In the early stages of the PFS, dual-well caverns were numerically modelled for stability. This modelling was done with 70 m cavern radius and spacing between wells of 80 m. The results of the numerical modelling for cavern stability indicated that in all cases, the roof and pillars were stable and no leakage between caverns was indicated.

For the single-well caverns, the radius was reduced from 70 m, for the dual-well configuration, to 60 m so cavern roof stability is improved. On this basis, the high-extraction single-well caverns were adopted for the PFS. Additional numerical modelling of single-well cavern deformations will be undertaken as part of the Definitive Feasibility Study (DFS). The caverns are expected to be stable, but some yielding of pillars may occur, however no adverse consequences are expected as a result.

 

3.9 METALLURGICAL FACTORS OR ASSUMPTIONS

The basis for assumptions or predictions regarding metallurgical amenability. It is always necessary as part of the process of determining reasonable prospects for eventual economic extraction to consider potential metallurgical methods, but the assumptions regarding metallurgical treatment processes and parameters made when reporting Mineral Resources may not always be rigorous. Where this is the case, this should be reported with an explanation of the basis of the metallurgical assumptions made.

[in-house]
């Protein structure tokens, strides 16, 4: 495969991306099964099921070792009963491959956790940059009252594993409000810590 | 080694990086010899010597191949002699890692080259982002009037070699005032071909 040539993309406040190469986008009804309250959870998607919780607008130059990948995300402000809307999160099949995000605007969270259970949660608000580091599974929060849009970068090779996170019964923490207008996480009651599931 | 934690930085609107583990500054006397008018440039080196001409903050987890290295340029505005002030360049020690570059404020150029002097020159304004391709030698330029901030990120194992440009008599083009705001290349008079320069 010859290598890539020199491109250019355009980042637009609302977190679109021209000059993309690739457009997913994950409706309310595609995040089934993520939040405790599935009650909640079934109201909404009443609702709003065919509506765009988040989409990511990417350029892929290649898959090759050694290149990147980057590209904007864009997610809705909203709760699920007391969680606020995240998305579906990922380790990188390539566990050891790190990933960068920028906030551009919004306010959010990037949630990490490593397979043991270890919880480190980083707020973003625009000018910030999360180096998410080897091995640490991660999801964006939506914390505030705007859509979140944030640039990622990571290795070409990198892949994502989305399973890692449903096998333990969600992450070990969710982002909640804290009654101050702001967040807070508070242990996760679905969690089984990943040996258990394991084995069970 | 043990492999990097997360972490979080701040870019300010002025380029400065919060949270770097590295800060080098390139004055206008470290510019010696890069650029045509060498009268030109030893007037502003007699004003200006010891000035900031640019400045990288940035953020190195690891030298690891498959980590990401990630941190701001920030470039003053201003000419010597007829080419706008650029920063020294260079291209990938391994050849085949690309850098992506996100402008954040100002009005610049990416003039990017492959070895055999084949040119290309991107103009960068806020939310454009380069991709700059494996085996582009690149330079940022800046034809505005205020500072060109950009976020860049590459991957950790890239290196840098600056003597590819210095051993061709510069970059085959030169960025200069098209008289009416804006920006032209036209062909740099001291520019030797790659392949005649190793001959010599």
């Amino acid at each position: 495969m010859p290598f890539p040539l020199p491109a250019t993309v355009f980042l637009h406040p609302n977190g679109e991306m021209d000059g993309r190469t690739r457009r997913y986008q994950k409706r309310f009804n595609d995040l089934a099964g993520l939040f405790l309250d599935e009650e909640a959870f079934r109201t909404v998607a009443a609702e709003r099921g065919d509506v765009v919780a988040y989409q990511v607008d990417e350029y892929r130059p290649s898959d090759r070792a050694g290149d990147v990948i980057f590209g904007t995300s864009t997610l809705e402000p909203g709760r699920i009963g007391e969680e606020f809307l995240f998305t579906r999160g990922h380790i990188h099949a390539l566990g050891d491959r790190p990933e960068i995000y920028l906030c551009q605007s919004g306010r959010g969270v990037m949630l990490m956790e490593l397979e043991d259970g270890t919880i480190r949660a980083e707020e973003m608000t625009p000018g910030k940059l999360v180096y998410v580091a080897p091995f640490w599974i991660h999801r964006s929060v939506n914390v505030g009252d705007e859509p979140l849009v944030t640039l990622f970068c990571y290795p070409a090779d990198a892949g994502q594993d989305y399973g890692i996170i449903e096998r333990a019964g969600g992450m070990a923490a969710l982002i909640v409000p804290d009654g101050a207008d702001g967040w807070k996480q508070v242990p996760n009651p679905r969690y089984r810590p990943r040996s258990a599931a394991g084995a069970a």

The Dougou Extension Sylvinite ore represents a simple mineralogy, containing only sylvite, halite and traces of other soluble elements.  Solution mining brine is expected to contain negligible amounts of insoluble materials. Brine of this nature is well understood globally and can be readily processed.

Dissolution test work was performed on DX core samples from both the HWSS and TSS at Agapito Associates Inc. laboratory in Grand Junction, Colorado, USA.  The testing provided a basis for the predicted dissolution characteristics within the caverns, and the resulting brine KCl concentration and flow to the process plant.  These parameters were used in the design of the process plant.

 

3.10 ENVIRONMENTAL FACTORS OR ASSUMPTIONS

 

Assumptions made regarding possible waste and process residue disposal options. It is always necessary as part of the process of determining reasonable prospects for eventual economic extraction to consider the potential environmental impacts of the mining and processing operation. While at this stage the determination of potential environmental impacts, particularly for a Greenfields project, may not always be well advanced, the status of early consideration of these potential environmental impacts should be reported. Where these aspects have not been considered this should be reported with an explanation of the environmental assumptions made.